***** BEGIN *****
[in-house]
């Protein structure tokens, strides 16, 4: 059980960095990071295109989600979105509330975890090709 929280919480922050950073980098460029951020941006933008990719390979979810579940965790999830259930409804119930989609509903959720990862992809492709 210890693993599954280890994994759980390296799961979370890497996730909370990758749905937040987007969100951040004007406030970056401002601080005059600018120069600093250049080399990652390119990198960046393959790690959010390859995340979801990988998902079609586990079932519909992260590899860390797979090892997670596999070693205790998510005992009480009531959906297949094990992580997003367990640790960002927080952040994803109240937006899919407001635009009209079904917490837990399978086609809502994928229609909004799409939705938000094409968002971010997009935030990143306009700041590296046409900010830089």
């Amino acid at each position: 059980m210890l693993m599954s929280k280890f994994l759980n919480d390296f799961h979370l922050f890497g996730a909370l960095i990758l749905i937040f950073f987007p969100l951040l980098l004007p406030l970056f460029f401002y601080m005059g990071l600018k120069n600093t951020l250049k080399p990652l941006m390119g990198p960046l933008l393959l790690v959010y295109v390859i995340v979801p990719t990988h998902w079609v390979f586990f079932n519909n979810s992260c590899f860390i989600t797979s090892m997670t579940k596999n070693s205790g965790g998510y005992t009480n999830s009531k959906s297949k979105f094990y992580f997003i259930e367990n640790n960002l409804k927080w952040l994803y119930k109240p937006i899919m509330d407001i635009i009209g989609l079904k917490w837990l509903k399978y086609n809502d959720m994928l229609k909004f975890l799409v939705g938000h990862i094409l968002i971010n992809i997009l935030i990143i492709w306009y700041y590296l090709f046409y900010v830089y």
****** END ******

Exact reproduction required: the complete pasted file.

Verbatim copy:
[in-house]
């Protein structure tokens, strides 16, 4: 059980960095990071295109989600979105509330975890090709 929280919480922050950073980098460029951020941006933008990719390979979810579940965790999830259930409804119930989609509903959720990862992809492709 210890693993599954280890994994759980390296799961979370890497996730909370990758749905937040987007969100951040004007406030970056401002601080005059600018120069600093250049080399990652390119990198960046393959790690959010390859995340979801990988998902079609586990079932519909992260590899860390797979090892997670596999070693205790998510005992009480009531959906297949094990992580997003367990640790960002927080952040994803109240937006899919407001635009009209079904917490837990399978086609809502994928229609909004799409939705938000094409968002971010997009935030990143306009700041590296046409900010830089």
């Amino acid at each position: 059980m210890l693993m599954s929280k280890f994994l759980n919480d390296f799961h979370l922050f890497g996730a909370l960095i990758l749905i937040f950073f987007p969100l951040l980098l004007p406030l970056f460029f401002y601080m005059g990071l600018k120069n600093t951020l250049k080399p990652l941006m390119g990198p960046l933008l393959l790690v959010y295109v390859i995340v979801p990719t990988h998902w079609v390979f586990f079932n519909n979810s992260c590899f860390i989600t797979s090892m997670t579940k596999n070693s205790g965790g998510y005992t009480n999830s009531k959906s297949k979105f094990y992580f997003i259930e367990n640790n960002l409804k927080w952040l994803y119930k109240p937006i899919m509330d407001i635009i009209g989609l079904k917490w837990l509903k399978y086609n809502d959720m994928l229609k909004f975890l799409v939705g938000h990862i094409l968002i971010n992809i997009l935030i990143i492709w306009y700041y590296l090709f046409y900010v830089y």